Fannie had been invited to join Ellen White's staff in 1887. The daughter of a Methodist minister, Fannie was brought into the SDA Church in Chicago through evangelistic efforts of G.B.Starr..Starr and others gave her a hearty recommendation for work on Ellen White's staff...
Writes D.E. Robinson:
"She was told that Mrs. White, ...was often led to repeat portions of the matter and also that grammatical construction of sentences were sometimes faulty, for in her haste in writing, she often paid little attention to spelling, punctuation, and capitalization. She expected these imperfections to be carefully corrected by the copyist.
"It was made emphatic that only Mrs. White's thoughts were to be used, and also her own words as far as grammatically consistent in expressing those thoughts. In no case was the copyist given the privilege of introducing thoughts not found in Mrs. White's manuscripts."Yet Miss Bolton had a problem. She thought that she was not being given proper credit for what she was doing. Again and again feelings of discontent and dissatisfaction swept over her that unfitted her for her assigned task.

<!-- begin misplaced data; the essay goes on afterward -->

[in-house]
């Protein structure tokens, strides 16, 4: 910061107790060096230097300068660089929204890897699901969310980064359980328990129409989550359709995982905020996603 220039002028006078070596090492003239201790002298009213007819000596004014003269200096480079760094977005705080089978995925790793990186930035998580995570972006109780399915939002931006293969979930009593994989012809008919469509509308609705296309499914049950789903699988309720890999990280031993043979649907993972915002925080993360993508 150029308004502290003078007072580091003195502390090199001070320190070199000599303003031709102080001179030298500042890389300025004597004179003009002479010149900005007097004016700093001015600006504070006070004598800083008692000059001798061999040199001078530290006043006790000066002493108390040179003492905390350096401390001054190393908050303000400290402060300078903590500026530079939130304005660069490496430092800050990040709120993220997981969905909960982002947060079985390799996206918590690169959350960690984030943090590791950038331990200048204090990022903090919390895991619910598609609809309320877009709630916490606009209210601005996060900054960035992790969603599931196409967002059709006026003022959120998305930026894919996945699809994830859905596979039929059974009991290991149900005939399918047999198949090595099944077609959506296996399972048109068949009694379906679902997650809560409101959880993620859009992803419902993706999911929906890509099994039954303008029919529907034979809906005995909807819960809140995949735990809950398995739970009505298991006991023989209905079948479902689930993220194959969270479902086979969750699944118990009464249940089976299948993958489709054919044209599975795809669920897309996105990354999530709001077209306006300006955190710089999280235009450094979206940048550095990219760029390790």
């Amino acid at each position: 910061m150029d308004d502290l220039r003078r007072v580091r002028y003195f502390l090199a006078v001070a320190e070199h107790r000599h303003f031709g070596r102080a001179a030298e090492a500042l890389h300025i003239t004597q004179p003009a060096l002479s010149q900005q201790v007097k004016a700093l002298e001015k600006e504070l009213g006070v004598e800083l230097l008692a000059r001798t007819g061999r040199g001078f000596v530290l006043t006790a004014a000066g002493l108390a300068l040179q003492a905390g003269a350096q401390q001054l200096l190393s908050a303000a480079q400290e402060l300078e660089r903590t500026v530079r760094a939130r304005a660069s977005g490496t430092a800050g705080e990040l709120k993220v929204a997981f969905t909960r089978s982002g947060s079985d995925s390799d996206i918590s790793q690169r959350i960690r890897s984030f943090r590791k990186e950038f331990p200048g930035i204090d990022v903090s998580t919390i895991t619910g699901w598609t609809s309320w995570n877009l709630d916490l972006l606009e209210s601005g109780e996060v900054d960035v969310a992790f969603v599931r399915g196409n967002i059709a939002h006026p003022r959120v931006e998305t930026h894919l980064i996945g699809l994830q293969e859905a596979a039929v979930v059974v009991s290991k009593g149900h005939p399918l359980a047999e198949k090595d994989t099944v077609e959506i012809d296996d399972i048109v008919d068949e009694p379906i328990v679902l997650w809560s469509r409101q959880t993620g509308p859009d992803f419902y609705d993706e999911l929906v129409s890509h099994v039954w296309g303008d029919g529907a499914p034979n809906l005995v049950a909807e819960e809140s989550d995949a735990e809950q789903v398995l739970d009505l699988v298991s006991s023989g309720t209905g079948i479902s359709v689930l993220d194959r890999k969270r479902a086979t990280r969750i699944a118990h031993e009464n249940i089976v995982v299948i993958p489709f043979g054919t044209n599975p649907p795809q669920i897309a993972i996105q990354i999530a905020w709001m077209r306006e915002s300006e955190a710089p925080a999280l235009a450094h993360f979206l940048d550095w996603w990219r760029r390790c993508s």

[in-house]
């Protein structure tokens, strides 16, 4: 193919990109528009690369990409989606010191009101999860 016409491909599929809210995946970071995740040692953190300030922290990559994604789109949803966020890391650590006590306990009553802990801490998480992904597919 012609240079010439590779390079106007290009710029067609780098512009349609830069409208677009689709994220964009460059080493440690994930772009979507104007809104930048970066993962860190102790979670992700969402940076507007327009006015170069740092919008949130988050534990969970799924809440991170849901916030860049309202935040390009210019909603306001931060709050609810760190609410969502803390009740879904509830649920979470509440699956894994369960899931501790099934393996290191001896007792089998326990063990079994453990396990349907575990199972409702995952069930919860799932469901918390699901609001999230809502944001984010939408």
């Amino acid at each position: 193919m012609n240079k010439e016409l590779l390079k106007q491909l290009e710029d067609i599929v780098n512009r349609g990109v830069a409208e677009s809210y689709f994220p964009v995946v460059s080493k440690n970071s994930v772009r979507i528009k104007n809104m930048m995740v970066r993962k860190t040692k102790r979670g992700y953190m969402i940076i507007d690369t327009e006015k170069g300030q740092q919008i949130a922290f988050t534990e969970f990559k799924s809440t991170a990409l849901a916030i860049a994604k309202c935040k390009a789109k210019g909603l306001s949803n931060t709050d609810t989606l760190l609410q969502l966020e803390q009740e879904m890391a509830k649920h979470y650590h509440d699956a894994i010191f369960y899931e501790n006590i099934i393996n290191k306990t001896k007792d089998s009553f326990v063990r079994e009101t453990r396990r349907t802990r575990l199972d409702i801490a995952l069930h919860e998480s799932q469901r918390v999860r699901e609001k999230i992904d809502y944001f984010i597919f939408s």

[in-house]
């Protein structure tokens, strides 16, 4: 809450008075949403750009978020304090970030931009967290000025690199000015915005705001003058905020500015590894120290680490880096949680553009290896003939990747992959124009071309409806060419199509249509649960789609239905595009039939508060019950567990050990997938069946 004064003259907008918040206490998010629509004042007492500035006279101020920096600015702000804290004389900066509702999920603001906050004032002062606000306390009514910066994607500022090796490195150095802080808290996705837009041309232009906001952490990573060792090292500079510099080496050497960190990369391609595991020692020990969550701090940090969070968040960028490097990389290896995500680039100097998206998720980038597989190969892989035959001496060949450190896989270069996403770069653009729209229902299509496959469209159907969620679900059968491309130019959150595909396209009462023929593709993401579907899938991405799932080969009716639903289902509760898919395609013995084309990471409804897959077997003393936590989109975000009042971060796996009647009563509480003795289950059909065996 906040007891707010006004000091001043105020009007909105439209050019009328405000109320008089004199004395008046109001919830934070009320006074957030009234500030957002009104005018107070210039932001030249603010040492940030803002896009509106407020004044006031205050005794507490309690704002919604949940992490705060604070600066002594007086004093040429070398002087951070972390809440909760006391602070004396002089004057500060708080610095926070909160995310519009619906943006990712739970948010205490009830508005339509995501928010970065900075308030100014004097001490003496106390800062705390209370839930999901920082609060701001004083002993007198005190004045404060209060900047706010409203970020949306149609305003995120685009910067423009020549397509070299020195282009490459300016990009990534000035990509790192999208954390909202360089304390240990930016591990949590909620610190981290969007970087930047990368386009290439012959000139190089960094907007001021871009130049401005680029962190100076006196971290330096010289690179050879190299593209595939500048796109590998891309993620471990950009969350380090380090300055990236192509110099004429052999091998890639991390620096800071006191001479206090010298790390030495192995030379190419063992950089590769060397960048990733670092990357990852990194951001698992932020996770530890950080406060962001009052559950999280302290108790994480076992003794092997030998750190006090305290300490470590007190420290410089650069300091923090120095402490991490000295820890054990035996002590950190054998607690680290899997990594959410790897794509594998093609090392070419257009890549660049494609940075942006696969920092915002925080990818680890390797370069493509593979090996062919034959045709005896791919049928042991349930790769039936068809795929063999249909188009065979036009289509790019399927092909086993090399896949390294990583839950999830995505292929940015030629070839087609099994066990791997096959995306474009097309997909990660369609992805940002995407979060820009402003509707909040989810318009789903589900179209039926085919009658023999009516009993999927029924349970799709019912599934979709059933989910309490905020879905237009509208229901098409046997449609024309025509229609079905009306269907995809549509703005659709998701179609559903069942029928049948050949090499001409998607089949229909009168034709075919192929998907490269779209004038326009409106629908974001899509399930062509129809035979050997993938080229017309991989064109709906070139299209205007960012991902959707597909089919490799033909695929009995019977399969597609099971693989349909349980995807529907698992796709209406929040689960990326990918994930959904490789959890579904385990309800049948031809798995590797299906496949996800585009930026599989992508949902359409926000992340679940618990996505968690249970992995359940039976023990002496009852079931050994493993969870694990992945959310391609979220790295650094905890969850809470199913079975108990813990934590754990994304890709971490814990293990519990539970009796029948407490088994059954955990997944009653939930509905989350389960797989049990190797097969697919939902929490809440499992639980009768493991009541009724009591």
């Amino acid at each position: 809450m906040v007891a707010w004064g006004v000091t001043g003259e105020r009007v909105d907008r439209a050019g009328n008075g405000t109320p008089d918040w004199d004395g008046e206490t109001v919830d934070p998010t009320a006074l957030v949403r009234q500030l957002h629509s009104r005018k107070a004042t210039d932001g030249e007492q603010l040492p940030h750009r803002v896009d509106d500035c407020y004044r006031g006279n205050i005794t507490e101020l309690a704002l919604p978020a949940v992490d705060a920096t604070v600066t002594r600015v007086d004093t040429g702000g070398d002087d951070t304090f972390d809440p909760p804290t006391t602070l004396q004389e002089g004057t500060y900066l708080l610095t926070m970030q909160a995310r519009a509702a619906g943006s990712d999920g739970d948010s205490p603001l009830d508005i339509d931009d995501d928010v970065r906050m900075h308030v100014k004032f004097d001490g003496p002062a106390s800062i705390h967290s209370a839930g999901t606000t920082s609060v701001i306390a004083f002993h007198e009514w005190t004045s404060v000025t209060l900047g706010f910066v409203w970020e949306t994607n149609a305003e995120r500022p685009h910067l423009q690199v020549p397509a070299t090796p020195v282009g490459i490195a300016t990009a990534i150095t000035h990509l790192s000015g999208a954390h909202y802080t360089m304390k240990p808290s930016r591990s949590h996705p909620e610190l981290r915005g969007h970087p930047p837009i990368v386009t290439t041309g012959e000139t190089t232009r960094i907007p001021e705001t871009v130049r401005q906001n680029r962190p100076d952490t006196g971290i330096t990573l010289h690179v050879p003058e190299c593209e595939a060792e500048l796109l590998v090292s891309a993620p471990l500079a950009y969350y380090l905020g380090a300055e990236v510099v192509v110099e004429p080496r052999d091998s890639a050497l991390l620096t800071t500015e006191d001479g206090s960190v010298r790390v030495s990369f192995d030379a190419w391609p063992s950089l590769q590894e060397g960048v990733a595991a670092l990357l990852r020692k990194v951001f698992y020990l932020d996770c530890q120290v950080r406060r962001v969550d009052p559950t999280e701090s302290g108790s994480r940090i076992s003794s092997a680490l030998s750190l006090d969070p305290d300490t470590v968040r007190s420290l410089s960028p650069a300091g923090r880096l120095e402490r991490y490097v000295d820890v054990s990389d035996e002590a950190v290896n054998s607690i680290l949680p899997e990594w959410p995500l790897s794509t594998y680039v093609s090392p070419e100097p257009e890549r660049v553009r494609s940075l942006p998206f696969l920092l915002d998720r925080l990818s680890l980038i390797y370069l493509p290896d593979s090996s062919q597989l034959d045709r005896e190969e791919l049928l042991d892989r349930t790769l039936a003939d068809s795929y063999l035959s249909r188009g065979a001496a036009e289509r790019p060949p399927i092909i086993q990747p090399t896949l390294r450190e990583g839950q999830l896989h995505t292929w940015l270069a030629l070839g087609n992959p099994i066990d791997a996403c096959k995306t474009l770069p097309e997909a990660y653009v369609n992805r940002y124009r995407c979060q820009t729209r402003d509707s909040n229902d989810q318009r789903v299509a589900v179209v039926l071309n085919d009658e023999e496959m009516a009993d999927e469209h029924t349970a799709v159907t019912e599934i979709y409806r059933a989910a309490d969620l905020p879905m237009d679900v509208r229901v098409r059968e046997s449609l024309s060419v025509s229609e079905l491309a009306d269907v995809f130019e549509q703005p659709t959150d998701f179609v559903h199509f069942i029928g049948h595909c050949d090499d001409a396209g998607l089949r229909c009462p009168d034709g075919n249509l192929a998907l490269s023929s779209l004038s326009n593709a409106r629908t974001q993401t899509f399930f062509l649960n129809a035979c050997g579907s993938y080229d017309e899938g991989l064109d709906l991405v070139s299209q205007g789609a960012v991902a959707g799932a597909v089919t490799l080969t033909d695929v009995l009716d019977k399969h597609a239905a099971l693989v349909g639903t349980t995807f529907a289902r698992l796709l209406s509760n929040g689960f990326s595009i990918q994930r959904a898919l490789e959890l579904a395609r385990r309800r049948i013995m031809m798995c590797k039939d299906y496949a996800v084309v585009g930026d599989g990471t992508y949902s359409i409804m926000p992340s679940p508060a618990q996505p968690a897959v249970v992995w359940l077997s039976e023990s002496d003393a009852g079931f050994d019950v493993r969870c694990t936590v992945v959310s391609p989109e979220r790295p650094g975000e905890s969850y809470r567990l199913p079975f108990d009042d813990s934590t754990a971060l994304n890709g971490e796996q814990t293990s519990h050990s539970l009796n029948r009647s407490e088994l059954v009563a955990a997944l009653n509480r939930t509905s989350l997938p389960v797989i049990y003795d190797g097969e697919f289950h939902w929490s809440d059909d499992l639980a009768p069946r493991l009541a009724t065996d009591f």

She felt she was full of talent and "she desired to write herself, and could not consent that her talent should be buried up in the work of preparing" EGW articles. (Letter 88,1894) She was released from her work.
However, learning that Ellen White was to go to Australia, Fannie Bolton contacted her former employer, who reported:"In Battle Creek, Fannie pleaded hard with tears to come with me to engage with me in the work of preparing articles for the papers. She declared she had met with a great change, and was not at all the person she was when she told me she desired to write herself. (Letter 88, 1894) Rather reluctantly EGW agreed. Writing of the experience later EGW wrote: